There was a really interesting audio slideshow on the BBC news site today with the title ‘Quacks and Cures’. What is a ‘quack’ though?
In the slideshow, the presenter talks about ‘quacks’ as a mixture of a showman selling some kind of medical treatment. In modern English, we usually use the word in a slightly different way. The Cambridge Advanced Learner’s Dictionary has a great definition as usual:
quack (DISHONEST PERSON)
1 DISAPPROVING a person who dishonestly pretends to have medical skills or knowledge
Another similar word is ‘charlatan‘ although it can be used to describe a wider variety of situations:
DISAPPROVING a person who pretends to have skills or knowledge that they do not have, especially in medicine (Cambridge Advanced Learner’s Dictionary)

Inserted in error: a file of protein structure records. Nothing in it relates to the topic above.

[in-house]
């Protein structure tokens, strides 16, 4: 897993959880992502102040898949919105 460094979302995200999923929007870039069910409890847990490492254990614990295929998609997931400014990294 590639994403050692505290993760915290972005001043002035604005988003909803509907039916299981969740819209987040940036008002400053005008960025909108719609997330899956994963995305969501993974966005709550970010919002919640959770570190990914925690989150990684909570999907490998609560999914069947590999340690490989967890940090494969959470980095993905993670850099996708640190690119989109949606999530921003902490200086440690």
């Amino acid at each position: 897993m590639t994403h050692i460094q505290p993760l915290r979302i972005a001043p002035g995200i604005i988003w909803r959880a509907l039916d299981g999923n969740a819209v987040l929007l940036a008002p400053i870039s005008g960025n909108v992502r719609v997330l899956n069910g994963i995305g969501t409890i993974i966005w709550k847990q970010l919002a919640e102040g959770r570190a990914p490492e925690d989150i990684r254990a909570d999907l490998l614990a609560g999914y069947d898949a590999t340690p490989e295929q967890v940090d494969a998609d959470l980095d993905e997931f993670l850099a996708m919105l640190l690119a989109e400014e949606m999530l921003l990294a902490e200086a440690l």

There is one more interesting word used near the end of the slideshow. The presenter says:
that’s often a euphemism for cure of syphilis or certain other diseases which were regarded as unmentionable in advertisements or polite society
A ‘euphemism‘ is an expression or word we use to avoid saying an offensive or rude word that might upset the listener. For example, people often use ‘passed away’ as a euphemism for ‘dead’.
Do you use euphemisms in your language? Can you think of any other interesting euphemisms in English?